ROSE HILL–Recently, the New York City & Vicinity District Council of Carpenters has been protesting the construction at Faber Hall with a large, inflatable rat that many students have noticed. The rat has been parked on the corner of E. 191st St. and Bathgate Ave intermittently for the past two weeks.
This protest, led by Council Representatives Michael Odenthal and Brian Brady, is in response to the lack of union workers and health benefits for the employees working on the Faber renovation. Faber, which is located behind Collins Hall and houses the Modern Languages department in addition to serving as a Jesuit residence, is being converted into a new dining and lecture space for campus events. The renovation is part of an ongoing plan to enhance both Faber and nearby Loyola Hall to free up classroom space in Keating and create more spaces for events.
According to Mr. Odenthal, the Council is seeking to even the playing field and ensure that workers are being treated fairly: “The dispute is about area standard wages and benefits…We put up the rat because they don’t want to negotiate with us. Usually when we put the inflatable rat up, we get the dialect going…usually come to some kind of mediation, but they refuse to talk to us. We’ll sit here with the rat until they do…we’ll stay until the issue’s resolved.”
The Council’s argument is that because Mamais Contracting, the company doing the work, is not using unionized laborers or providing benefits to their employees, which lowers the standards for all carpenters. The Council, which has over 23,000 members of its own, is trying to negotiate with Vincent Burke, the Director of Capital Programs and Planning, who is organizing and overseeing the project. Mr. Burke could not be reached for comment at the time this article was published.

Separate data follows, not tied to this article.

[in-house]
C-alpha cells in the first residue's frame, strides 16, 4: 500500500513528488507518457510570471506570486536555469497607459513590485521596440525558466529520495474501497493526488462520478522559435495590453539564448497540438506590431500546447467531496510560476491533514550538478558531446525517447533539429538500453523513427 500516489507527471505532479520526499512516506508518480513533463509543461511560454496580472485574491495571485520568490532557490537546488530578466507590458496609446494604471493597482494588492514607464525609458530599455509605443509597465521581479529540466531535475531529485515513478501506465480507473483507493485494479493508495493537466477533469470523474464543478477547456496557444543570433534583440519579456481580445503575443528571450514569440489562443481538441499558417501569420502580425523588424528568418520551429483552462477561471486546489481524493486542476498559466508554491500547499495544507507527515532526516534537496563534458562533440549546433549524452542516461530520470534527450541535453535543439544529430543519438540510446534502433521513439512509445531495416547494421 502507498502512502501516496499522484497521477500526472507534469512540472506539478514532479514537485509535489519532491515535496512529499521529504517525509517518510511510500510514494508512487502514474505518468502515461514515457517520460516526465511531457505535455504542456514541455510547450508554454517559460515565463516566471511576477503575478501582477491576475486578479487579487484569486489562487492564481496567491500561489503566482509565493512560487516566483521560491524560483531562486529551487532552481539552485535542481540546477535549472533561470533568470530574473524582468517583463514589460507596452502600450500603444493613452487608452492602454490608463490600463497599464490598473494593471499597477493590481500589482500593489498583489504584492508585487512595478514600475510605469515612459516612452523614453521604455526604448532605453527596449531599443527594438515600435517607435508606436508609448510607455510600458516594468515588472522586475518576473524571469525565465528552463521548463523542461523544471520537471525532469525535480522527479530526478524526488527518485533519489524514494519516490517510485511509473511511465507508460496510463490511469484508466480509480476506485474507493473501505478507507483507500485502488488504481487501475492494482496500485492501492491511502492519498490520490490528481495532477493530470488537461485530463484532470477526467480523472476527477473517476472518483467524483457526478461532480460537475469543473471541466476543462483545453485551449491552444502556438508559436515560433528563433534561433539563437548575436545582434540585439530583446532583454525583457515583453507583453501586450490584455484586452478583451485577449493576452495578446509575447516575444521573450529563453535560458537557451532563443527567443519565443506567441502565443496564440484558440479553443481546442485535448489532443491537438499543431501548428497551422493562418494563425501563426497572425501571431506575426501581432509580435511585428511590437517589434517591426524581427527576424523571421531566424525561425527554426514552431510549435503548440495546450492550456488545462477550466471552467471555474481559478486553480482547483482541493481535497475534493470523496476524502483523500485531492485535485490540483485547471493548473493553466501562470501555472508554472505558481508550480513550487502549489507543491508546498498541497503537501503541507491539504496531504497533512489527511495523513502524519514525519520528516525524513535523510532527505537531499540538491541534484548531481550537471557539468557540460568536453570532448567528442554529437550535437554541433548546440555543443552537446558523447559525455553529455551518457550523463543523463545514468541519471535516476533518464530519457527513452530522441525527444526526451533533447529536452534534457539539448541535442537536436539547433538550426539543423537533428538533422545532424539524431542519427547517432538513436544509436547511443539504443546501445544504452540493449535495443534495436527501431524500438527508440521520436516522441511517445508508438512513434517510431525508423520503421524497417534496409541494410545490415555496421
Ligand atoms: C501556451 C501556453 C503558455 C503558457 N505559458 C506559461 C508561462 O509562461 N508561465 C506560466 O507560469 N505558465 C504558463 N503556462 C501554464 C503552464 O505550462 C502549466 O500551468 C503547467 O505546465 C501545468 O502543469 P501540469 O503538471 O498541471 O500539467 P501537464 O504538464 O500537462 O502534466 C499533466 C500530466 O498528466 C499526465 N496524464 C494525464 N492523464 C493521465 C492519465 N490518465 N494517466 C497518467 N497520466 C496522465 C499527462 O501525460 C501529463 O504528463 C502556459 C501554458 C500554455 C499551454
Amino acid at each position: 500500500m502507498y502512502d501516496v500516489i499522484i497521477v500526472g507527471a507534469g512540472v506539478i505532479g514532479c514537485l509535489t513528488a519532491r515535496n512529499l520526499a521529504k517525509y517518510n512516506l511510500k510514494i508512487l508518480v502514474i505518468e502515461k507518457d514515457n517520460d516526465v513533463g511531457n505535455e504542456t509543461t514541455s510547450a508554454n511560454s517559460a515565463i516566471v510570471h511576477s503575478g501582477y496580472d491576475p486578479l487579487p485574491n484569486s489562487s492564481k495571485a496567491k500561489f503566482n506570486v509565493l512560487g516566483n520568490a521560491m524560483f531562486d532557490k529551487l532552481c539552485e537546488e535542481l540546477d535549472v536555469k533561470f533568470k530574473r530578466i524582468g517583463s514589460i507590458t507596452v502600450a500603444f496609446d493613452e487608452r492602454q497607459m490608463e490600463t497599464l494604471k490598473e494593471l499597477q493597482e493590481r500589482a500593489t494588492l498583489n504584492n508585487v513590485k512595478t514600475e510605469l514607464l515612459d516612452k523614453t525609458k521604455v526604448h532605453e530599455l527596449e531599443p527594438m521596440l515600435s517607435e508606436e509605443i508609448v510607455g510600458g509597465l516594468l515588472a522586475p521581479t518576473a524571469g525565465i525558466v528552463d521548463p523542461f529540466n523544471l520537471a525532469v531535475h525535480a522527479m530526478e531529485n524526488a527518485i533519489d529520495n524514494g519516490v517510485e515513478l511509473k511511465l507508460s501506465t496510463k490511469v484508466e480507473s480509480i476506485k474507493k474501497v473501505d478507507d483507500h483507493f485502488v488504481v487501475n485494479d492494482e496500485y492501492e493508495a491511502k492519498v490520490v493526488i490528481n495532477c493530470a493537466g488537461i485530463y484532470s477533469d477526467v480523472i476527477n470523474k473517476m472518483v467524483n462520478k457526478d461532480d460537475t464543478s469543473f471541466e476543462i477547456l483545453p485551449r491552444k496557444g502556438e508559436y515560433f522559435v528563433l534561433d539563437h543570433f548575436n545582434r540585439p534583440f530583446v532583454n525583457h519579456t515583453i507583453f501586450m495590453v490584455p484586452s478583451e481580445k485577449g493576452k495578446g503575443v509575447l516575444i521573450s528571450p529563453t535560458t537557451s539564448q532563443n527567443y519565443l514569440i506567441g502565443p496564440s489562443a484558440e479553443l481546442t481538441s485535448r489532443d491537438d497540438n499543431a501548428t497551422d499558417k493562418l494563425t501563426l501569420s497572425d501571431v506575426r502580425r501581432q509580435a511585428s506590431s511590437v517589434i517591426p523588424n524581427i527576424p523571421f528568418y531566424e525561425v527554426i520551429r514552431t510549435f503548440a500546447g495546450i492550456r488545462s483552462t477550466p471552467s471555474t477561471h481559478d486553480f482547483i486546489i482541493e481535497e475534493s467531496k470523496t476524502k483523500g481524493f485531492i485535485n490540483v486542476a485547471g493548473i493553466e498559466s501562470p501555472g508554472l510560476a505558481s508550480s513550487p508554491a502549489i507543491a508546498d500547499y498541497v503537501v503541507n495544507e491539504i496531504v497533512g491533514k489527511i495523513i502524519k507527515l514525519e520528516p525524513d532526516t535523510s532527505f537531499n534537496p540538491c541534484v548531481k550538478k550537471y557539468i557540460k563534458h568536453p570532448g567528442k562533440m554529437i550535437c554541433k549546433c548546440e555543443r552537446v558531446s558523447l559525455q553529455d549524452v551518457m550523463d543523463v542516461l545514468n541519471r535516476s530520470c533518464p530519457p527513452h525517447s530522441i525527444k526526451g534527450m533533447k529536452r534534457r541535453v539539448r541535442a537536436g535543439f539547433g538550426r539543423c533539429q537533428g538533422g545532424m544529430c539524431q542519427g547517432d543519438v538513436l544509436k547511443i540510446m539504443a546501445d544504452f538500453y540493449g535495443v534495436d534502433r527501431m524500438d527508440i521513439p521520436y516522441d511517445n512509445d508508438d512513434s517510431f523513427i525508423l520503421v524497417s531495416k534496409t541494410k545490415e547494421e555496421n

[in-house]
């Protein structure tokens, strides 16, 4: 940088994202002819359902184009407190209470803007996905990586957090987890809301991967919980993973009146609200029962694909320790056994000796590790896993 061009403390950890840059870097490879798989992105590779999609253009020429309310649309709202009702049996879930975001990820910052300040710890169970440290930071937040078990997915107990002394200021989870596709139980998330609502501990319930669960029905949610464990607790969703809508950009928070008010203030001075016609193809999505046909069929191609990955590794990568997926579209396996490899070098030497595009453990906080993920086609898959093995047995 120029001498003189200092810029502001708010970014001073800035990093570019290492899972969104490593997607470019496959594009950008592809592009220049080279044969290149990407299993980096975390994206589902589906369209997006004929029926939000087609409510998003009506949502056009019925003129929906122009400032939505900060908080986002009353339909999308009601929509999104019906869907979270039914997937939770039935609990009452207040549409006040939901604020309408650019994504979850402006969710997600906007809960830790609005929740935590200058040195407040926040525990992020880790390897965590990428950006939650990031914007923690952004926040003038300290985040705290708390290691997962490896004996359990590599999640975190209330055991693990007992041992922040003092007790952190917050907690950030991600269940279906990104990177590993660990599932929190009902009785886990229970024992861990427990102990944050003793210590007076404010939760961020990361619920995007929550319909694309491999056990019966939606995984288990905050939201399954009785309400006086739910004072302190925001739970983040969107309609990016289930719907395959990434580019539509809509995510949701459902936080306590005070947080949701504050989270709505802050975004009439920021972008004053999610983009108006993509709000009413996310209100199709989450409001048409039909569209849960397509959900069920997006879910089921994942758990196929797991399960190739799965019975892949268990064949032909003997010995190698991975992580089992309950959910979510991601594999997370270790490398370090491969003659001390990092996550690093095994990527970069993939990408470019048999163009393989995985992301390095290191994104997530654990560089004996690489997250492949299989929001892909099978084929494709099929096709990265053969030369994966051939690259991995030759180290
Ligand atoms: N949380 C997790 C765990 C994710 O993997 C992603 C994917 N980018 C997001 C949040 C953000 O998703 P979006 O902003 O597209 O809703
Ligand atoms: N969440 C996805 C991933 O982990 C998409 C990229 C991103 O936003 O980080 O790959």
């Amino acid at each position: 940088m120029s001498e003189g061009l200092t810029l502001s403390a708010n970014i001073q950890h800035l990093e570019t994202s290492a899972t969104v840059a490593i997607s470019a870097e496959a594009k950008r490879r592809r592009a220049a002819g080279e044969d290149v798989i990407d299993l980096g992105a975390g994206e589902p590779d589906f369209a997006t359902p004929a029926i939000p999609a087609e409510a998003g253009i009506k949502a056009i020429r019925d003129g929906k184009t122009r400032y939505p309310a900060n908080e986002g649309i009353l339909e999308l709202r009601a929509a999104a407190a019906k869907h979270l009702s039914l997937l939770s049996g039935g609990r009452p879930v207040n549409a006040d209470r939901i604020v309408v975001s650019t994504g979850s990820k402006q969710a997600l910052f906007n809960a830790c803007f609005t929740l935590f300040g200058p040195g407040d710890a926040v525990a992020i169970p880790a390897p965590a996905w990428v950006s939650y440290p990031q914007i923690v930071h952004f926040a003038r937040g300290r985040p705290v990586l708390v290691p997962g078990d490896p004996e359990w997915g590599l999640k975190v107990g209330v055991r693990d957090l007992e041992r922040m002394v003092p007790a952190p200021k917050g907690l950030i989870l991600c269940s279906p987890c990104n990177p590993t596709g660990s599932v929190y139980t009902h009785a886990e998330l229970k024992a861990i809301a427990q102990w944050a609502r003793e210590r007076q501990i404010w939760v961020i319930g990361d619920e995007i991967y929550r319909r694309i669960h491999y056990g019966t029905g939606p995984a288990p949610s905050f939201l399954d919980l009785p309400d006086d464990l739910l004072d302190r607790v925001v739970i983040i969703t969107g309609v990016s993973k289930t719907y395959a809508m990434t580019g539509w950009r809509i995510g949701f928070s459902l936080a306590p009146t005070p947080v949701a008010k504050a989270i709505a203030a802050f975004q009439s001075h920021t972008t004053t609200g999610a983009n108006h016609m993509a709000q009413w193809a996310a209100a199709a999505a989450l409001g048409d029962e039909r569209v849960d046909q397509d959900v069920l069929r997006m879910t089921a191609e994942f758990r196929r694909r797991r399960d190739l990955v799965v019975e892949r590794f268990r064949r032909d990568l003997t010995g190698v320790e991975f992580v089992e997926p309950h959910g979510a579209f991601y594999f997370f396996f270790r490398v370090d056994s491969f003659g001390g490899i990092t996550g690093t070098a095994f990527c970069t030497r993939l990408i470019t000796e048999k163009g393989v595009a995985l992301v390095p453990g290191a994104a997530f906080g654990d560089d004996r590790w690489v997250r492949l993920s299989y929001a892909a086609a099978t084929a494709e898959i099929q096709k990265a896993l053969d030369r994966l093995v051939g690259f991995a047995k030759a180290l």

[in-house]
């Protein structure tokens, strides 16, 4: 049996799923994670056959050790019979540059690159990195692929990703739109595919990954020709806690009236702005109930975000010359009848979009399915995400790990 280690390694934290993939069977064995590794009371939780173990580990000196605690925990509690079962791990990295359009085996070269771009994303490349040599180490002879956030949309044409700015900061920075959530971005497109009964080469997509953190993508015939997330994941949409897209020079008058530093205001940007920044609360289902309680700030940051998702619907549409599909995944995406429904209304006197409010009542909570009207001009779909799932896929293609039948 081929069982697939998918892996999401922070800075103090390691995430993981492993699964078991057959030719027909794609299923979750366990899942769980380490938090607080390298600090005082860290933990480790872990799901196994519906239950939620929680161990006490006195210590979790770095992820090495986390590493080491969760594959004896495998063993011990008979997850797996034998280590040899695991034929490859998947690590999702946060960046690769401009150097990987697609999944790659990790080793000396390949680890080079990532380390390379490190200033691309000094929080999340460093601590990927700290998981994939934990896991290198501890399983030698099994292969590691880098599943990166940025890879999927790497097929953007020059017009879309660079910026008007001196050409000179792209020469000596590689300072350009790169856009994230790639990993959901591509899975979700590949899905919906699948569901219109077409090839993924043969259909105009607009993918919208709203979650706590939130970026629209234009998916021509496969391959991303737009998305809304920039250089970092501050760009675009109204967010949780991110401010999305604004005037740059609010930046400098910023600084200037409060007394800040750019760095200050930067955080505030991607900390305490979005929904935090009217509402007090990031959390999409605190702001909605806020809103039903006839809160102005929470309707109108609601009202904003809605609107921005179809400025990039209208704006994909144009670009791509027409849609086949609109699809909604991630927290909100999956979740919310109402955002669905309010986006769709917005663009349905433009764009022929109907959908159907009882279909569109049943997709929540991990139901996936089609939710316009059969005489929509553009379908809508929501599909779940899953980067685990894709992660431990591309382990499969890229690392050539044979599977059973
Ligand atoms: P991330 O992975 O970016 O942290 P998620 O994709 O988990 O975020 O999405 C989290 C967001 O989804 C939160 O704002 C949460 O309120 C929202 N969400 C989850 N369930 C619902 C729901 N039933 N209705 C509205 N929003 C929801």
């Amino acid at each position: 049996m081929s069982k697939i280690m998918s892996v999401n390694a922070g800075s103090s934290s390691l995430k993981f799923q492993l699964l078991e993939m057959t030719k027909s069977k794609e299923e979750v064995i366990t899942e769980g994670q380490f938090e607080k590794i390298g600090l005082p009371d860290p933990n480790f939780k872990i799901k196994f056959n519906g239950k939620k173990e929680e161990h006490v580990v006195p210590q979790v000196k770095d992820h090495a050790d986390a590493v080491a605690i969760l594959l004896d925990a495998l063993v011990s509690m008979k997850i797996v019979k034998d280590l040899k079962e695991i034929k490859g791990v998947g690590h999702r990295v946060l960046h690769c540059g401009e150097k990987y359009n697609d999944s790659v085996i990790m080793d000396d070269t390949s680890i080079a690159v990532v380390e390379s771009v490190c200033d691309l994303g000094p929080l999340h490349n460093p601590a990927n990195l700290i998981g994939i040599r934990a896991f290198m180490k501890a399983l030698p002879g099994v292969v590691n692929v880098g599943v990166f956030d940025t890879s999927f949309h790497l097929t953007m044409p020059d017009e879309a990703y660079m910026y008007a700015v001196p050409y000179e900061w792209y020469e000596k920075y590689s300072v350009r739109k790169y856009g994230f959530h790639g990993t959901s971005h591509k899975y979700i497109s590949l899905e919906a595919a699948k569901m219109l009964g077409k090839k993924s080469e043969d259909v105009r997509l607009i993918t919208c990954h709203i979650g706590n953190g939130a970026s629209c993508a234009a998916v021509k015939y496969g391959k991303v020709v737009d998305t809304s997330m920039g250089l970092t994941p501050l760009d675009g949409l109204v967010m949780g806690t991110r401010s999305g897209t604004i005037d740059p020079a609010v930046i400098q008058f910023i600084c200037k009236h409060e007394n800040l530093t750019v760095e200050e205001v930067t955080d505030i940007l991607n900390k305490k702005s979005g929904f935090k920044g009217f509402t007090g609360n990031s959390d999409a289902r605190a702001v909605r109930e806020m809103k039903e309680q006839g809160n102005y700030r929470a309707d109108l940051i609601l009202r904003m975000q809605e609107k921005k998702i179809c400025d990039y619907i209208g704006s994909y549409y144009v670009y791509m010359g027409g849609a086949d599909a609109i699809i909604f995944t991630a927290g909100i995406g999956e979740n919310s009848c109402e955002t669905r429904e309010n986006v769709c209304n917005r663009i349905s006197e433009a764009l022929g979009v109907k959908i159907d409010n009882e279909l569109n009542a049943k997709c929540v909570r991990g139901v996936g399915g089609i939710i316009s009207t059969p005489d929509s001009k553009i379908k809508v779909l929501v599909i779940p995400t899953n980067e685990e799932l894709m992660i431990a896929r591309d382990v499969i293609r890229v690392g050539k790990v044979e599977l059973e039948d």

However, students do not seem to be as intrigued by the protest as the Council may have hoped. Jonathan O’Neill, FCRH ’15 and resident of nearby Walsh Hall, says, “No one I’ve talked to knows why [the rat is] there other than as a vague protest, which seems at this point to be par for the course…they become the talk of the town for a while without providing a lot of information for discussion.”
Fordham College senior, Becky Daily, an off-campus resident, is also skeptical of the protest’s effect on the student body. “At first I assumed [the rat] was for Halloween, or a joke about the size of rats in the Bronx, but then I heard that it was about non-unionized workers,” Daily says.
Andrew Maitner, FCRH ’14 and Campbell Hall resident, agrees: “I knew it was meant to be some kind of statement, but I don’t know if it’s the best way to go about it. I feel like that’s not really an effective way to show what the workers want, they should do something in writing. The rat is just kind of there…most people are seeing it as a big joke.”
Odenthal and Brady still hope to reach a conclusion on the issue, regardless of the student body’s involvement. “We’re not against the workers, this is not about being union or non-union. We feel that if you’re going to do carpentry, there should be an area standard wage and benefit package,” Odenthal adds. “You shouldn’t lower our standards by hiring irresponsible contractors that aren’t gonna pay their workers. Nobody benefits from that.”